Milk from domestic cows has been a valuable food source for over 8,000 years, especially in lactose-tolerant human societies that exploit dairy breeds. We studied geographic patterns of variation in genes encoding the six most important milk proteins in 70 native European cattle breeds. We found substantial geographic coincidence between high diversity in cattle milk genes, locations of the European Neolithic cattle farming sites (>5,000 years ago) and present-day lactose tolerance in Europeans. This suggests a gene-culture coevolution between cattle and humans.

Gene-culture coevolution between cattle milk protein genes and human lactase genes

BERTORELLE, Giorgio;
2003

Abstract

Milk from domestic cows has been a valuable food source for over 8,000 years, especially in lactose-tolerant human societies that exploit dairy breeds. We studied geographic patterns of variation in genes encoding the six most important milk proteins in 70 native European cattle breeds. We found substantial geographic coincidence between high diversity in cattle milk genes, locations of the European Neolithic cattle farming sites (>5,000 years ago) and present-day lactose tolerance in Europeans. This suggests a gene-culture coevolution between cattle and humans.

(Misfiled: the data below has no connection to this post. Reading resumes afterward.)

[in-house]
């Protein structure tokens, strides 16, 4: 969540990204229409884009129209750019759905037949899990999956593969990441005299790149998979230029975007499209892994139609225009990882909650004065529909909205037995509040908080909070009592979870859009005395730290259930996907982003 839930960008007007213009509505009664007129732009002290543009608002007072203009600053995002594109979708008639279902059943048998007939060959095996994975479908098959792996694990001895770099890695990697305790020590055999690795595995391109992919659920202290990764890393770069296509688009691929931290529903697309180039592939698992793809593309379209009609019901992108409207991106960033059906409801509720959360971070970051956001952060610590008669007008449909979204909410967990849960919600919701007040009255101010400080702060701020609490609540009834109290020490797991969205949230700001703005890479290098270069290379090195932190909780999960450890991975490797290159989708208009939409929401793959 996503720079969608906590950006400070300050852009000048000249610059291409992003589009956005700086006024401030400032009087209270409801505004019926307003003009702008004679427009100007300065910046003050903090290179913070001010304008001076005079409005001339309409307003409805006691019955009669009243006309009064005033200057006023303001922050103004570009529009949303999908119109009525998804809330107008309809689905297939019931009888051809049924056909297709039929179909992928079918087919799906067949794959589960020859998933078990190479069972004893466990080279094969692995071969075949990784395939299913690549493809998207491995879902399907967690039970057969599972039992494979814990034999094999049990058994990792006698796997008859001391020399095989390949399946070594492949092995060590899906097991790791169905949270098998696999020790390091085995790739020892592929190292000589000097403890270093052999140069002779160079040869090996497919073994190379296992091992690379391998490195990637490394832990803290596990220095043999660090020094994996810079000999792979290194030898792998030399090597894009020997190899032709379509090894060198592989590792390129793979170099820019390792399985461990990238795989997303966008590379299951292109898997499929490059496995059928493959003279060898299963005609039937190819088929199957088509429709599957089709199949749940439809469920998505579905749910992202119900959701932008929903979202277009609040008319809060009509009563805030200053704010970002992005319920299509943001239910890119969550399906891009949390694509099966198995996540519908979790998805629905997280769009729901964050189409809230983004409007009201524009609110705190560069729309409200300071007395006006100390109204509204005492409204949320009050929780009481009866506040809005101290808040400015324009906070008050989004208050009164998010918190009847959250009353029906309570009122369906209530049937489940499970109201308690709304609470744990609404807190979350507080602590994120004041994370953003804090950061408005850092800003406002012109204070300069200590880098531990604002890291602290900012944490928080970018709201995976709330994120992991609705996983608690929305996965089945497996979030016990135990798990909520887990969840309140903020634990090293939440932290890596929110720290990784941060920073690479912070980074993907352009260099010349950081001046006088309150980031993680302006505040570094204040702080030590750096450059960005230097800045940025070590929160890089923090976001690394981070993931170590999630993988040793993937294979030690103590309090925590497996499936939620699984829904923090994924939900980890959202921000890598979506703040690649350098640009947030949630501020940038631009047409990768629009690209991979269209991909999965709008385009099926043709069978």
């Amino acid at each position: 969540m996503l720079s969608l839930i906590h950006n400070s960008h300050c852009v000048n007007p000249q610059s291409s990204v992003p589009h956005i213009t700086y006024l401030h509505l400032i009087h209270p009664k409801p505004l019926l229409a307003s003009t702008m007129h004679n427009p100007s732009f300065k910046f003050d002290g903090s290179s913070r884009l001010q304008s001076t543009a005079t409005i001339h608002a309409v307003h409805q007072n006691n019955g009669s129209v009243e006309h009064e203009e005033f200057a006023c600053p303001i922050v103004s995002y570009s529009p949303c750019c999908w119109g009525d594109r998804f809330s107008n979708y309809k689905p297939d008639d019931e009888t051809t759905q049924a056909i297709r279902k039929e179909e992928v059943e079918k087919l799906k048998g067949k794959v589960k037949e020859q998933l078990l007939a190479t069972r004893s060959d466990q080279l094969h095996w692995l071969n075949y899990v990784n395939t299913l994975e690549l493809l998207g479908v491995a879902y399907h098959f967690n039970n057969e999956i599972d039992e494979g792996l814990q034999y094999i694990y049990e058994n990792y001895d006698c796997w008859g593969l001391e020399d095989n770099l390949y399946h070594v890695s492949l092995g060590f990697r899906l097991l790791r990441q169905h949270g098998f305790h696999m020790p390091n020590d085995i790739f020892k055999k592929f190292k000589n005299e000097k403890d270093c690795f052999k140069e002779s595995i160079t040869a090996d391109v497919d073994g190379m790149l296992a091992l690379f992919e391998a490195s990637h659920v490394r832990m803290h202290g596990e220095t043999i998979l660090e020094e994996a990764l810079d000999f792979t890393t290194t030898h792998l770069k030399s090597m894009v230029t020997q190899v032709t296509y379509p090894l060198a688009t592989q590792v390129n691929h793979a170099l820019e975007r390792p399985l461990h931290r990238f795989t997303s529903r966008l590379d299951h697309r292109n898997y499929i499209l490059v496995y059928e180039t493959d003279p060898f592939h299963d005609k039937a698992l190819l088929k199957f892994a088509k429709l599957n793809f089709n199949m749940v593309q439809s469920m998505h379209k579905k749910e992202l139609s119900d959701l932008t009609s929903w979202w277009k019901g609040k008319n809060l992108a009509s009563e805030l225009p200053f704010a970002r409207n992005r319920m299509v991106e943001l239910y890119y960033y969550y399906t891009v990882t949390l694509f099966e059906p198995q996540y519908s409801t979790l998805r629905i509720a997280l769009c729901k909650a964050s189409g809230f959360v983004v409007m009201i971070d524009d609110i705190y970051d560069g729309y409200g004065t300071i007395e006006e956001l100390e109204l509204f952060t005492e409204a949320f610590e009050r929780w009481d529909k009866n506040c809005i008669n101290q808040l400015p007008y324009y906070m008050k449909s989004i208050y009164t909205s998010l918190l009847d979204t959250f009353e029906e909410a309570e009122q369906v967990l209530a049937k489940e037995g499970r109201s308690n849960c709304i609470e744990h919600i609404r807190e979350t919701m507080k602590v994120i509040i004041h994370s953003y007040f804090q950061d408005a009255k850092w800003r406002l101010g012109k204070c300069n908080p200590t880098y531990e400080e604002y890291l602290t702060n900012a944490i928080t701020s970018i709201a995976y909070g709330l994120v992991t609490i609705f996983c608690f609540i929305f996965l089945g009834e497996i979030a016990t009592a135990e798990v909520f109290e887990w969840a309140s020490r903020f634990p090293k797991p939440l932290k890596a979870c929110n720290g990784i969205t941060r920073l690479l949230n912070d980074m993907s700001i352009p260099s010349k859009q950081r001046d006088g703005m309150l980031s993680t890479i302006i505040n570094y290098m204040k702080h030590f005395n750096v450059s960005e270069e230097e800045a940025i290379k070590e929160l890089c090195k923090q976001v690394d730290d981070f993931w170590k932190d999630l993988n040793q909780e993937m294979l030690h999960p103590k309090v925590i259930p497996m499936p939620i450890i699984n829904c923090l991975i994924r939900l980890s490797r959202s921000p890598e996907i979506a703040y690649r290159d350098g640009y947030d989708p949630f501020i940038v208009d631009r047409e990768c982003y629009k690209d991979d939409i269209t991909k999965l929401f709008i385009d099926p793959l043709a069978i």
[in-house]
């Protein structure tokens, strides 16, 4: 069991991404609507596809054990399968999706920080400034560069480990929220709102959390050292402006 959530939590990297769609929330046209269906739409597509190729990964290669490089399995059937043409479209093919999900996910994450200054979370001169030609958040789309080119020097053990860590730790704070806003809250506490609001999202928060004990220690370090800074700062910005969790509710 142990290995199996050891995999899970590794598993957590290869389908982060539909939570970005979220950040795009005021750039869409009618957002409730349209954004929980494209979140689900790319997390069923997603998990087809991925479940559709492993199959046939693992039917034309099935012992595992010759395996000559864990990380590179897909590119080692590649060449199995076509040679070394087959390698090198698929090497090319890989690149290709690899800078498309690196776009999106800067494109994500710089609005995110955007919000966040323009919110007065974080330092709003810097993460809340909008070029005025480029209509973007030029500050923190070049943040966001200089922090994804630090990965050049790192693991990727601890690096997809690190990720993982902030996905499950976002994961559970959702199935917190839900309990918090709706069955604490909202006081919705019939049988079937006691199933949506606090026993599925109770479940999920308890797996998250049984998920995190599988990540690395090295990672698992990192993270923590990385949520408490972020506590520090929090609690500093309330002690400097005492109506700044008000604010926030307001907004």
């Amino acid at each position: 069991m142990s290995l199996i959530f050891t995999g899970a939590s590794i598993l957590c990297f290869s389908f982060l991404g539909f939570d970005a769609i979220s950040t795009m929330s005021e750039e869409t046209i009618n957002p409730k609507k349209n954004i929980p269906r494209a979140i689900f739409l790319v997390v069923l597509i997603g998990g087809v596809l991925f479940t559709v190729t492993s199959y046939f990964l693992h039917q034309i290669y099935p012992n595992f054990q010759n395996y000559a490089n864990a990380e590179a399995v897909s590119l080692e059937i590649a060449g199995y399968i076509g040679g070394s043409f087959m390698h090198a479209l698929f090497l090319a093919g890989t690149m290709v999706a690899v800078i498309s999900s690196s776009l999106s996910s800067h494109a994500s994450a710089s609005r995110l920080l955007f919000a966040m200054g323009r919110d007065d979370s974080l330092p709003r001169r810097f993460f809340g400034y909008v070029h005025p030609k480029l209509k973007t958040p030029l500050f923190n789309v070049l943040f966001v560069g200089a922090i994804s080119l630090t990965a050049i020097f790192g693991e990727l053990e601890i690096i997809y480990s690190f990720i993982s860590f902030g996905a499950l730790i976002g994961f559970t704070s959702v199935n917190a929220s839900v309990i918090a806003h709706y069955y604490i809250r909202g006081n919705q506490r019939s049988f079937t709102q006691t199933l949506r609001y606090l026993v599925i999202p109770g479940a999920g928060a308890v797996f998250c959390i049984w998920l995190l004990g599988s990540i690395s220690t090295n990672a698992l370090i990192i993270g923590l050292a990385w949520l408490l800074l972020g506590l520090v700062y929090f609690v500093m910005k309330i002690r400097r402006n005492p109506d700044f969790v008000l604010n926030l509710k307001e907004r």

2003
A., Beja Pereira; G., Luikart; P. R., England; D. G., Bradley; O. C., Jann; Bertorelle, Giorgio; A. T., Chamberlain; T. P., Nunes; S., Metodiev; N., Ferrand; G., Erhardt
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Utilizza questo identificativo per citare o creare un link a questo documento: https://hdl.handle.net/11392/518599
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